Donald Trump thinks that the White House, a building designed to capture the understated elegance of America’s institutions, preserved in the form envisioned by George Washington himself, and gracefully appointed by the likes of Jacqueline Kennedy, Nancy Reagan, and Michelle Obama, is . . . wait for it . . . a “real dump.”
That’s right — Donald Trump, the custodian of a gaudy monstrosity called Mara Lago and the man responsible for the noxious feng shui at 725 5th Avenue in New York, finds the people’s house to be a ramshackle sty unsuited to housing his gold-plated posterior. That’s why he doesn’t want to be there. As offensive as that is, it might signal the coming of some small measure of national consensus, as Quinnipiac reports that two-thirds of Americans don’t want him there, either.
It’s true that the White House is not the world’s most glamorous dwelling. Its exterior walls were built from sandstone (not marble), then splashed with white paint, so its builders were — to put it as generously as possible — economical. By the time of Harry Truman, piano legs were poking through ceilings from floors above (true story), and the whole place had to be gutted and rebuilt.
But all of that misses the point. The mansion, first occupied by John Adams, has been the symbol of the American experiment throughout our history, and, for much of that history, the symbol of the most powerful nation on the planet. In that vein, the White House is unparalleled in its magnificence. I’ve been there, and the confluence of kinetic power and history in the air all about the place is intoxicating. Any occupant of that building with any sense of a universe outside his own being would spend every moment thinking, at some level of consciousness, “I can’t believe I’m here.”
But some don’t get it. George W. Bush had no use for the place; he’d rather have been clearing brush in Texas, because for him, Texas was the machismo representation of the self; the White House was about . . . something else. But compared to Donald Trump, Bush was a scholar and a statesman — a man with the sublime historical sensitivities of Cicero.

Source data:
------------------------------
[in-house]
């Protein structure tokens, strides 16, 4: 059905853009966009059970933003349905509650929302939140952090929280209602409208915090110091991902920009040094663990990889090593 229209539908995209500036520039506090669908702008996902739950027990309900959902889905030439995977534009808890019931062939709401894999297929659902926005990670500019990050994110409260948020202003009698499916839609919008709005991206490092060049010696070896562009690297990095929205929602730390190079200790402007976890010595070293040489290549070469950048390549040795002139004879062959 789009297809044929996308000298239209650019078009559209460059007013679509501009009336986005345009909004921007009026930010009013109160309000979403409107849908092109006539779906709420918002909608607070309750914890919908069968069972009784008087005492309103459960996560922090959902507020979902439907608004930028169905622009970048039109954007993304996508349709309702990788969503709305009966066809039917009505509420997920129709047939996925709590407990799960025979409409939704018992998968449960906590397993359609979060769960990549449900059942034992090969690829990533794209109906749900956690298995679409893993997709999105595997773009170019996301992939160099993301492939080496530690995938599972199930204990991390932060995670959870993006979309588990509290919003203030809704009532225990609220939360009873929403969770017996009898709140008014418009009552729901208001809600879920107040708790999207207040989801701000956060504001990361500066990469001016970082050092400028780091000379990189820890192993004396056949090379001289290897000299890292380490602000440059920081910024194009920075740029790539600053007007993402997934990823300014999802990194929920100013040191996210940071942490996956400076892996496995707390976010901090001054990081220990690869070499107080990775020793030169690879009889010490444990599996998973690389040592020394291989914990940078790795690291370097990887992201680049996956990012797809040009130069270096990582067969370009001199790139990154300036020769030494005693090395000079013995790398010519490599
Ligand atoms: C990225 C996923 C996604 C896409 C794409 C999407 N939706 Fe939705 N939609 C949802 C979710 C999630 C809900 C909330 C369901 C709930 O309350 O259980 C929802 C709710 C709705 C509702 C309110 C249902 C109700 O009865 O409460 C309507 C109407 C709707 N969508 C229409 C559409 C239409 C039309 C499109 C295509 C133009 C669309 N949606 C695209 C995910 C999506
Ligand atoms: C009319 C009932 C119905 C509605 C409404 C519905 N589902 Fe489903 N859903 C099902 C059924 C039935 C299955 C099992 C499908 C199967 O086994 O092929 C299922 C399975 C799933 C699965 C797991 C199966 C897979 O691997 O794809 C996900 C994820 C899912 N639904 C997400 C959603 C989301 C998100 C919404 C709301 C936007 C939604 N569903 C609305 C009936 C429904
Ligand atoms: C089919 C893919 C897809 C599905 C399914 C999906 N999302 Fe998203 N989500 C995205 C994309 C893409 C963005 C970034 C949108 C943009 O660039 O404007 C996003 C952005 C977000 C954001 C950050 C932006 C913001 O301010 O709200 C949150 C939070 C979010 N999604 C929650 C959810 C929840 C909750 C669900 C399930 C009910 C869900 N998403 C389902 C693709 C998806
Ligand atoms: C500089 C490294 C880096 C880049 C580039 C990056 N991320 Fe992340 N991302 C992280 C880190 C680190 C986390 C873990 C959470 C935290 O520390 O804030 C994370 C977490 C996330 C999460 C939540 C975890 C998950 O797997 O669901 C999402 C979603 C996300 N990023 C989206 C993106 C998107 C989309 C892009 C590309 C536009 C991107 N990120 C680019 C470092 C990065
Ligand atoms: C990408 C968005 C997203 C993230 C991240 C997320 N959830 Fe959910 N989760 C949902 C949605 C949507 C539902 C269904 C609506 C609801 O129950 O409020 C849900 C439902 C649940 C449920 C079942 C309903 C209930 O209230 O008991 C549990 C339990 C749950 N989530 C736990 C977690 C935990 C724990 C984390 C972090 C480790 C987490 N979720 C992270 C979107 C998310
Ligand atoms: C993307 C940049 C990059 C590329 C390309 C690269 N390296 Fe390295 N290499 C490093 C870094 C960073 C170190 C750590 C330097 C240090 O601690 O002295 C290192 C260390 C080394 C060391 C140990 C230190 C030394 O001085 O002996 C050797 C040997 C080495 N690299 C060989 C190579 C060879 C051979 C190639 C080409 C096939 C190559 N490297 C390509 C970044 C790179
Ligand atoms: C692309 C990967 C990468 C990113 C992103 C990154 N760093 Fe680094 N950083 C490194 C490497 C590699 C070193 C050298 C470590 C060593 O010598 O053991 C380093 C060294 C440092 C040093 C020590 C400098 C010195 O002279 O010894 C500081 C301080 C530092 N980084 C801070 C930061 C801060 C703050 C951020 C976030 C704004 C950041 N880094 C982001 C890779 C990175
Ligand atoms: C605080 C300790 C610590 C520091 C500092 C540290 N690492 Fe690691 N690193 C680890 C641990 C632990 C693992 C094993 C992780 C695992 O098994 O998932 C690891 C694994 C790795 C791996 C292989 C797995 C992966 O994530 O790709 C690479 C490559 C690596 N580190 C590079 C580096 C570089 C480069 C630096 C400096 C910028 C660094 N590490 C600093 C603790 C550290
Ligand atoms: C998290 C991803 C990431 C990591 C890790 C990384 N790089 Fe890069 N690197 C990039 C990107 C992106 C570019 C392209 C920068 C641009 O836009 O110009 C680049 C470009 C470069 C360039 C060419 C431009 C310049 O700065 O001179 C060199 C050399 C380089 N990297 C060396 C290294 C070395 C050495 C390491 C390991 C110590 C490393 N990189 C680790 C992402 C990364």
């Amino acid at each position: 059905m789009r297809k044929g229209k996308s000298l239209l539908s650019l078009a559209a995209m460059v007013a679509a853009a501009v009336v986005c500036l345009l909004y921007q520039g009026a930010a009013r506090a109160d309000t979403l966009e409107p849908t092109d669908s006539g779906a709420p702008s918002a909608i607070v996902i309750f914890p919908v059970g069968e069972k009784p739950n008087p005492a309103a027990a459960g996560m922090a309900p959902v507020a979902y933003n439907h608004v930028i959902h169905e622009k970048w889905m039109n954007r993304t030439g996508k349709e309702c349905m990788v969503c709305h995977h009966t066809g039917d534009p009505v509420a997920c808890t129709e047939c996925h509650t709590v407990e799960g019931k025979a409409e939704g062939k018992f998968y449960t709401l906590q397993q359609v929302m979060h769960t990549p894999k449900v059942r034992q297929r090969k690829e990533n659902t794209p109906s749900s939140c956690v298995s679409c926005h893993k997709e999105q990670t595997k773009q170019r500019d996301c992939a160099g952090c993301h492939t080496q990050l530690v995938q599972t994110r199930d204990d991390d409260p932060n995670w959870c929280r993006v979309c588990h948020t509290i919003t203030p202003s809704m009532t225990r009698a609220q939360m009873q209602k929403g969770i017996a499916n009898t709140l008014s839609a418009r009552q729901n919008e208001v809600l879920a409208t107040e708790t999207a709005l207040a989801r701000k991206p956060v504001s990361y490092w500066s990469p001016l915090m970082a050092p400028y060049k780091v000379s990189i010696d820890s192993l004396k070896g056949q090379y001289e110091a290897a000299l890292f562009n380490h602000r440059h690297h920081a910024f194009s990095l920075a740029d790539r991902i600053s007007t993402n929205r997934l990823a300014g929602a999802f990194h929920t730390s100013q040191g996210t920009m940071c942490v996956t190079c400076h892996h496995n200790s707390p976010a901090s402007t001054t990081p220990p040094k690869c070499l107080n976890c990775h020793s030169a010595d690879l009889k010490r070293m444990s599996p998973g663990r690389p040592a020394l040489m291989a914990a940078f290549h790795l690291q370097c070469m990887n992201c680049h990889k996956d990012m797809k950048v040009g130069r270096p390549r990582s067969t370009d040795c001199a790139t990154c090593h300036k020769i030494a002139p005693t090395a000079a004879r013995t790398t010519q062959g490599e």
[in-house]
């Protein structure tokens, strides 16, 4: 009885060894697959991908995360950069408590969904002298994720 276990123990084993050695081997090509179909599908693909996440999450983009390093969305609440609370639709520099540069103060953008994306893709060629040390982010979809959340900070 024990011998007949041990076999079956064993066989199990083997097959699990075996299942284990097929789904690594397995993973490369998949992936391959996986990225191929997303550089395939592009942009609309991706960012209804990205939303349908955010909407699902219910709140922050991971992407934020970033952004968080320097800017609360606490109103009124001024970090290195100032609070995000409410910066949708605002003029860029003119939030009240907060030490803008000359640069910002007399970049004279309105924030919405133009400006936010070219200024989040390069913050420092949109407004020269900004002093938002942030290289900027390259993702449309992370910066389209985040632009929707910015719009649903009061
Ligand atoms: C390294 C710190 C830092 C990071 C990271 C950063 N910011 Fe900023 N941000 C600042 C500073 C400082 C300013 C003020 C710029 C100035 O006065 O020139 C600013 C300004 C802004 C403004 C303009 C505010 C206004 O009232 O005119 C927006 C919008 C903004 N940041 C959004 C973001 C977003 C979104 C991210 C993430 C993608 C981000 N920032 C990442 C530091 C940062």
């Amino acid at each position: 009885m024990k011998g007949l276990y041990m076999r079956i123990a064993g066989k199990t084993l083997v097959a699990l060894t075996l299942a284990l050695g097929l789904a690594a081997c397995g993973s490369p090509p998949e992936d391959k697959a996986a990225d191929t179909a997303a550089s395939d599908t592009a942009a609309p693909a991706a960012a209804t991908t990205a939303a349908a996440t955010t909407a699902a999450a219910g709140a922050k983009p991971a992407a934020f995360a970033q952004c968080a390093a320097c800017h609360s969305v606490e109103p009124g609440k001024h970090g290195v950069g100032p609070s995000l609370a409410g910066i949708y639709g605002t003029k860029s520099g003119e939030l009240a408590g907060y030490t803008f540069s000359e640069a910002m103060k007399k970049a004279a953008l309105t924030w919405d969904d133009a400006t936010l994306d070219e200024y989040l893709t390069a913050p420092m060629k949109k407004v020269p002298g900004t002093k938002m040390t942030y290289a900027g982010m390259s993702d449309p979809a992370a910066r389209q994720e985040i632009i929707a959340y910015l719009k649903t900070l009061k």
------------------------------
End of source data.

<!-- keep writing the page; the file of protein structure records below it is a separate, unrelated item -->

Donald Trump is a personality-disordered vulgarian. His entire sense of worth derives from the garish metals and minerals with which he surrounds himself — the lifeless stand-ins for a soul that fled many decades ago. To Trump, the walls of the White House are not witnesses to a nation’s story, but dried muck from the nearest quarry — shitty construction that he could have done much more beautifully, believe me. To him, being installed in a house that is not all about him was a sentence, not an unimaginable blessing.
But maybe Trump is onto something. Having turned the presidency into a reality-television freak show — starring a D-list cast of clowns and misfits — America’s voters have corrupted the whole institution.
On moving into the White House, John Adams prayed, “May none but honest and wise men ever rule under this roof.” So much for that. Can a structure manifest the intellectual and moral rot of its occupant? If it can, then Trump is right — the White House surely is — presently, at least — “a real dump.”